The following as-fired technological properties have been determined in accordance with standardized procedures: linear shrinkage, water absorption capacity, apparent density, and flexural strength. Linear shrinkage values upon drying and firing were evaluated from the length variation of the rectangular pieces. Water absorption capacity and apparent density were determined using the Archimedes water displacement method. The flexural strength of the tile pieces (average of five specimens for each value) was measured with a universal testing machine (Instron 1125) in three-point bending tests at a loading rate of 0.5 mm/min. The flexural strength (σ) was calculated by: σ = 3PL/2bd2 in which P is the load of rupture, L is the distance between supports, b is the specimen width, and d its thickness.

The microstructural characterization of the tile pieces was examined via secondary electrons images using a scanning electron microscopy (Zeiss DSM 962) operating at 10 kV. Electrical charging was avoided by gold coating on the pieces. The crystalline phases present after firing were identified by X-ray diffraction (Seifert URD-65) with Co-kα radiation, in the 10-60º 2θ range, step 0.05º and counting time 2 s.

 

RESULTS AND DISCUSSION

The chemical composition of the "thin" red clay, presented in Table I, in addition to SiO2 and Al2O3, shows considerable Fe2O3. The large proportions of silica and alumina point to the predominance of kaolinite in this kind of clay (Fig. 1). Kaolinite is a two-layer 1:1 silicate and is the principal specimen of its group [5]. It is structurally formed by one layer of silica tetrahedral (SiO4), and one layer of octahedral gibbsite, neither bearing cations nor H2O molecules between the structural layers. The SiO2/Al2O3 ratio of the "thin" clay is of 2.37, while this ratio for the high plasticity red clays varied between 1.17-1.74 [21]. This indicates that the "thin" red clay possesses more silica in the form of free quartz, thereby resulting in lower plasticity clay. CaO and MgO contents indicate that the "thin" red clay used is non-calcareous. The loss on ignition (9.52 wt.%) is associated with the presence of clay minerals, hydroxides and organic matter.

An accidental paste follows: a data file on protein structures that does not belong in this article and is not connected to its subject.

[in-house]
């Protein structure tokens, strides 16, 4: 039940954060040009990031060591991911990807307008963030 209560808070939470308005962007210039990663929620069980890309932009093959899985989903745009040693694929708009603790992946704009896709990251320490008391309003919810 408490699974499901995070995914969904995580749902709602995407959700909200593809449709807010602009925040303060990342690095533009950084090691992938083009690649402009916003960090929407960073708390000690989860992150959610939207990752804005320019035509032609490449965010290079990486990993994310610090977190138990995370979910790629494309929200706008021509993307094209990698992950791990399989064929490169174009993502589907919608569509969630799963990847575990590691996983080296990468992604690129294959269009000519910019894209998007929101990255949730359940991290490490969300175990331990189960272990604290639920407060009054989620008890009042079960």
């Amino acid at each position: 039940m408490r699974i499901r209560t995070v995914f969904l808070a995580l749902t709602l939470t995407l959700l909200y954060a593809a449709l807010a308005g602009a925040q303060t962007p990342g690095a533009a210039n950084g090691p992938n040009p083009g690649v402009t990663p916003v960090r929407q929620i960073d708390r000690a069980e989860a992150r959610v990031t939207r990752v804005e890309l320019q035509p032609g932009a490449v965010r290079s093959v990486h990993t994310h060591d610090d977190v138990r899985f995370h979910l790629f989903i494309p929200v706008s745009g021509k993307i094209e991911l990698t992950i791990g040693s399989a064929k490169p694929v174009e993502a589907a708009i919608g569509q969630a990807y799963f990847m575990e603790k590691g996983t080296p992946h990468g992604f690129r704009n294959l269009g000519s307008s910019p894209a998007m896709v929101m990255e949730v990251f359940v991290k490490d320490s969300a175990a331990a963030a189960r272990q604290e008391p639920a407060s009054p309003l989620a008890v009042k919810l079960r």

The X-ray pattern of the wall tile body (Fig. 2) shows that the main crystalline phases are kaolinite, quartz and calcite. In addition, there are also small amounts of goethite, dolomite, gibbsite, illite/mica and potash feldspar. This result is consistent with the chemical composition of the wall tile body shown in Table II. The loss on ignition at 1100 ºC was 12.68%, which is within the adequate range for wall tile production.

 

 

 

 

The results of the grain size distribution of the wall tile body (Fig. 3) revealed that the powder granulated by the dry process presented the largest fraction of grains in the 420 and 250 μm sizes, with 42.0% and 35.6%, respectively, followed by the size of 150 μm with 15.0%. This indicates that the tile powder is in accordance with the grain size range adequate to obtain good green density during compaction and good reactivity during firing [22].

 

 

The tile powder presented reddish color (Table III), which is due to the high amount of iron oxide (Table I). The real density (2.75 g/cm3) of the material reflects its mineralogical composition (Fig. 2). The Hausner ratio is associated to the flowability of the powder. Flowable powders fill the dies faster and more uniformly. The granulated powder presents a Hausner ratio of 1.26, which is within the adequate range of granulated powders prepared with the dry process. The tile powder presented a grinding residue (< 63 μm) of the primary particles of 2.08%. This value indicates a good comminution degree, which favors the reactivity during the firing step [23].